Treating periodontitis

If the dentist finds periodontitis, the patient has to go through various phases of treatment. The treatment is adapted to the severity of the disease and the patient’s individual circumstances.

Measuring periodontal pockets

Periodontal examination

Periodontal therapy consists of a number of phases. If not before, the dentist assesses the patient’s periodontal status when he/she complains of bleeding gums or gum recession. This involves measuring the depth of the periodontal pockets and noting whether minor bleeding occurs while the measurement is being carried out. The examination is usually painless. The dentist may take X-ray images to enable him/her to see and assess existing damage to the jaw.

Improving dental care

If the dentist establishes that periodontitis is present, the first thing he/she will do is try to improve the patient’s dental care. Besides regular professional tooth cleaning, this will also include giving the patient precise instructions on how to look after his/her teeth and gums properly at home. Tooth brushing alone is not enough, however, as looking after the spaces between the teeth is extremely important. If a check-up does not show the desired improvement despite good dental care, the next steps in the periodontitis treatment are planned. There may also be a need for microbiological or genetic testing.

A dentist shows the patient a denture

Periodontal therapy

In the next phase of treatment, the periodontal pockets are cleaned thoroughly. This is usually done under local anesthesia. The dentist uses special instruments to get beneath the gingival margin and remove the bacteria that have colonized the deepest zone of the periodontal pocket. While doing this, he/she also scrapes off deposits such as calculus and uses antibacterial solutions for rinsing. This makes the surface of the teeth smooth again, which makes bacterial recolonization difficult. This treatment usually takes place over two appointments, one shortly after the other. If an antibiotic is required, the patient is started on the tablets in parallel to the cleaning. The tablets must be taken diligently and exactly as prescribed by the dentist in order to maximize medication efficacy.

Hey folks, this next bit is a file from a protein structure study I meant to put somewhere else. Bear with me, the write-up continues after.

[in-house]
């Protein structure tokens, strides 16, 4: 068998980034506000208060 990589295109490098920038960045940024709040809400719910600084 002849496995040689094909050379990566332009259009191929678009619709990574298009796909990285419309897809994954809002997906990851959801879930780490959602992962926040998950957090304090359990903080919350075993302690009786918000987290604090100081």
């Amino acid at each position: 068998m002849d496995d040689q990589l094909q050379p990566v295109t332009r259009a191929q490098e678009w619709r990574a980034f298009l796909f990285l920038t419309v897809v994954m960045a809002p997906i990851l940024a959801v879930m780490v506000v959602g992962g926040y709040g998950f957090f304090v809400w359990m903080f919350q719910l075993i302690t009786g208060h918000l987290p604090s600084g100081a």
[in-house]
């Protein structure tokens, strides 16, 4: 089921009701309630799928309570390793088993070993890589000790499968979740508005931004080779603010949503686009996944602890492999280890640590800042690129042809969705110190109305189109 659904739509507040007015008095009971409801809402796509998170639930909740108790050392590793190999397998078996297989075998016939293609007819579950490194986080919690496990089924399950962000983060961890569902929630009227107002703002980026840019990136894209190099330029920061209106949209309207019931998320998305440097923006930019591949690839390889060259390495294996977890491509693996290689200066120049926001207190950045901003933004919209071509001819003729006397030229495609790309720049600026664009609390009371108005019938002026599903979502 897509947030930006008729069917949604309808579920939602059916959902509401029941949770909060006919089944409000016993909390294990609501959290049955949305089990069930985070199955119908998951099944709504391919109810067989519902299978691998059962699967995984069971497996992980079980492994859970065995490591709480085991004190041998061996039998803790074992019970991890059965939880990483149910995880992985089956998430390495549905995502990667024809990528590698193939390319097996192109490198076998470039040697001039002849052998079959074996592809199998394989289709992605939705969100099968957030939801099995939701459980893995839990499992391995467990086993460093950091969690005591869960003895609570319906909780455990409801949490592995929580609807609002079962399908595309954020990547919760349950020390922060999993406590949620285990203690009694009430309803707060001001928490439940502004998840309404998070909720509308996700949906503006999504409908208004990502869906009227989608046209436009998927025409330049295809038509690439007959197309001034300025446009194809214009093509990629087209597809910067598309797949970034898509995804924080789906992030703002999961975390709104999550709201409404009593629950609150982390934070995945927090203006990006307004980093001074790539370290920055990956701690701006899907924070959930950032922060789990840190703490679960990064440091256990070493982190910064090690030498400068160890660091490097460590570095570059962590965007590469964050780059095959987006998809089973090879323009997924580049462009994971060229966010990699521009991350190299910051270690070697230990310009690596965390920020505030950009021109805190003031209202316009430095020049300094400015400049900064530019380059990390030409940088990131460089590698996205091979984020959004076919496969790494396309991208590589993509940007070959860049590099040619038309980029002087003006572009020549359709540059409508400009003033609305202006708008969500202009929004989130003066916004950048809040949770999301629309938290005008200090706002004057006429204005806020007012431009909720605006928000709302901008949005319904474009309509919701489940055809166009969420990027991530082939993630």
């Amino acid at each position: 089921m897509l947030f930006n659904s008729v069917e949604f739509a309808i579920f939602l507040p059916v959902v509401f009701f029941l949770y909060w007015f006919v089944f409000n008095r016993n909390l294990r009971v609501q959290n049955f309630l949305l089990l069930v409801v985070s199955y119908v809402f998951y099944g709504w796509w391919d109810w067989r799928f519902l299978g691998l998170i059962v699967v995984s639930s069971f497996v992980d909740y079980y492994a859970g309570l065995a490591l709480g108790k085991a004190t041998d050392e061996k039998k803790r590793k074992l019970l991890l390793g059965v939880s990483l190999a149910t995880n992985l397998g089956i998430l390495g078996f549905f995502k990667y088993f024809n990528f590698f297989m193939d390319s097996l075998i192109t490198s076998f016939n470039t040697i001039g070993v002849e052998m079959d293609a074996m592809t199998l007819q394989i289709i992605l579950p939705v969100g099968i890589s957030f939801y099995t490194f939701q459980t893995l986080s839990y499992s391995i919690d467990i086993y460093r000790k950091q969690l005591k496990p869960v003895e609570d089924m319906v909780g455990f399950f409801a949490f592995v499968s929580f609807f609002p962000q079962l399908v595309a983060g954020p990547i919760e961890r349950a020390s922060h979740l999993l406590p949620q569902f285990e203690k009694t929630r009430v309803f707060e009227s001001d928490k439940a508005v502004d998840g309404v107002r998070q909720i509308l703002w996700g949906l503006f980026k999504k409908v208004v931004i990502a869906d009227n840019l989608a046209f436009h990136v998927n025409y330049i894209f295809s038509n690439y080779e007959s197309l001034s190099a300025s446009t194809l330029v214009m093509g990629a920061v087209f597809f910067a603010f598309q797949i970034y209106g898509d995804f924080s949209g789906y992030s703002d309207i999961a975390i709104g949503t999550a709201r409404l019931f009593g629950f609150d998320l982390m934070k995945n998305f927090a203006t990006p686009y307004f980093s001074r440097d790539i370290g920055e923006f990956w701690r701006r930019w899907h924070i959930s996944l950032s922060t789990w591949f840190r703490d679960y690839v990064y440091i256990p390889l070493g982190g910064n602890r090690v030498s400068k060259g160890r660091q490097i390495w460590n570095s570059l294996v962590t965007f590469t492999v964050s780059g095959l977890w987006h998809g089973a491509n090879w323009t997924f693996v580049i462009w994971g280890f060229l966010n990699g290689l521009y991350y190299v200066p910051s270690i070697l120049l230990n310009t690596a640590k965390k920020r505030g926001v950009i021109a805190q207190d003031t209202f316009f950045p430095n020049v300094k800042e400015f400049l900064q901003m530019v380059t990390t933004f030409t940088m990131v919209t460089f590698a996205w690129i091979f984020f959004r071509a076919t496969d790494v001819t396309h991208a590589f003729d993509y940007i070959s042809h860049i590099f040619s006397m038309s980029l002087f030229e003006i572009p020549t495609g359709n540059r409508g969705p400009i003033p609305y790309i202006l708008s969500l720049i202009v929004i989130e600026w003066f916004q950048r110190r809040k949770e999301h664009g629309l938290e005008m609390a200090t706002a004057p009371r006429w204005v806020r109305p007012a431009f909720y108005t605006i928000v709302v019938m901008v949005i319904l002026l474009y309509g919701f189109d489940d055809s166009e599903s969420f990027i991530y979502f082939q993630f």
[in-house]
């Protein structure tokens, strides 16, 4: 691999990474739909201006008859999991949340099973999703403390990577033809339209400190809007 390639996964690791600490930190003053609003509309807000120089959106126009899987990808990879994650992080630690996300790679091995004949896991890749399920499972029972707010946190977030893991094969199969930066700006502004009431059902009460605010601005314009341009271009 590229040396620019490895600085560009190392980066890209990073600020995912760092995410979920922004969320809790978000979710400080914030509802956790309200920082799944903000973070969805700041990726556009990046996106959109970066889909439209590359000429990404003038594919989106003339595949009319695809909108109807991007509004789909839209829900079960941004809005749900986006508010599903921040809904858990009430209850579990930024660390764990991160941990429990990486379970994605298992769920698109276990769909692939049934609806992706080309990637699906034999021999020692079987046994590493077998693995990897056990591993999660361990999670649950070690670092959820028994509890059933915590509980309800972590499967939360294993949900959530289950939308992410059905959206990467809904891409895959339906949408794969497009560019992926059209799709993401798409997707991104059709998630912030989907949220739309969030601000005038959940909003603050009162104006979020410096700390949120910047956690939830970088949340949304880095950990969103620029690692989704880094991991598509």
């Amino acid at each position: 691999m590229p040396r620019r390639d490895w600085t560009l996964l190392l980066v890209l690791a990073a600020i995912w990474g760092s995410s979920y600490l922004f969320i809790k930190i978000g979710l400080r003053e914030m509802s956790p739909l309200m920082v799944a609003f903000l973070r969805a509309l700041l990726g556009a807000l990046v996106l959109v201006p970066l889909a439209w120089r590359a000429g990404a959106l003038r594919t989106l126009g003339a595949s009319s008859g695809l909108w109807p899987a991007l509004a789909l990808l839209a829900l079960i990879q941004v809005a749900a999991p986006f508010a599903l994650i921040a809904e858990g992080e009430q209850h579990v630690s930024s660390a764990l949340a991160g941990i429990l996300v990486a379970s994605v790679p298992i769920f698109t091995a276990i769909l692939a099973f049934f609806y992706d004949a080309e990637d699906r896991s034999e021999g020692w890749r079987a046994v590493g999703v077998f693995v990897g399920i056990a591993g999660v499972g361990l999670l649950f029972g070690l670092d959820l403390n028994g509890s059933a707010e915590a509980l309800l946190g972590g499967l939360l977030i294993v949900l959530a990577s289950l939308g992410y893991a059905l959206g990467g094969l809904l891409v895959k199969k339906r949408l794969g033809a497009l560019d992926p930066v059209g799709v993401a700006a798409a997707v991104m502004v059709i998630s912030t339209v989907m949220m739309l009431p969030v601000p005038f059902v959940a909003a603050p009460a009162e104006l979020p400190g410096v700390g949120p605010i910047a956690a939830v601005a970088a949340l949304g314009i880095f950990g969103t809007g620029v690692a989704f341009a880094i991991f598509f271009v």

In some cases, antibiotics are also required

If antibiotic therapy is needed, it is important for the dentist to know what types of bacteria are present in the periodontal pockets. Only then will he/she be able to decide whether an antibiotic will actually be helpful, and if so which will be most effective. The relevant information can be obtained by means of a microbiological analysis of the periodontal pocket contents. This prevents antibiotics from being prescribed when they are not actually therapeutically necessary. The dentist thus spares the patient unnecessary side effects and reduces the risk of antibiotic resistance development and spread. Because multidrug-resistant pathogens resulting from excessive and inappropriate antibiotic use are becoming increasingly widespread, responsible and careful use of antibiotics is very important. However, analysis of the microbial spectrum also prevents antibiotic therapy from being overlooked when there is an urgent need for it because of a high bacterial load. Even such undertreatment can have a negative impact on the outcome of treatment.

The patient also has a responsibility

After the treatment, regular check-ups are performed in the dental practice to ascertain whether it has been effective and whether the patient is following a proper dental care routine at home. Because one thing is certain: If the patient does not clean his/her teeth thoroughly, the bacteria will be back inside the periodontal pockets in no time and it will be back to square one. There is nothing much even the best dentist can do if the patient is lazy about looking after his/her teeth. It is therefore the patient’s responsibility to maintain the “clean” conditions that the dentist has created with the periodontal treatment. With professional support from the dentist and his/her team, of course.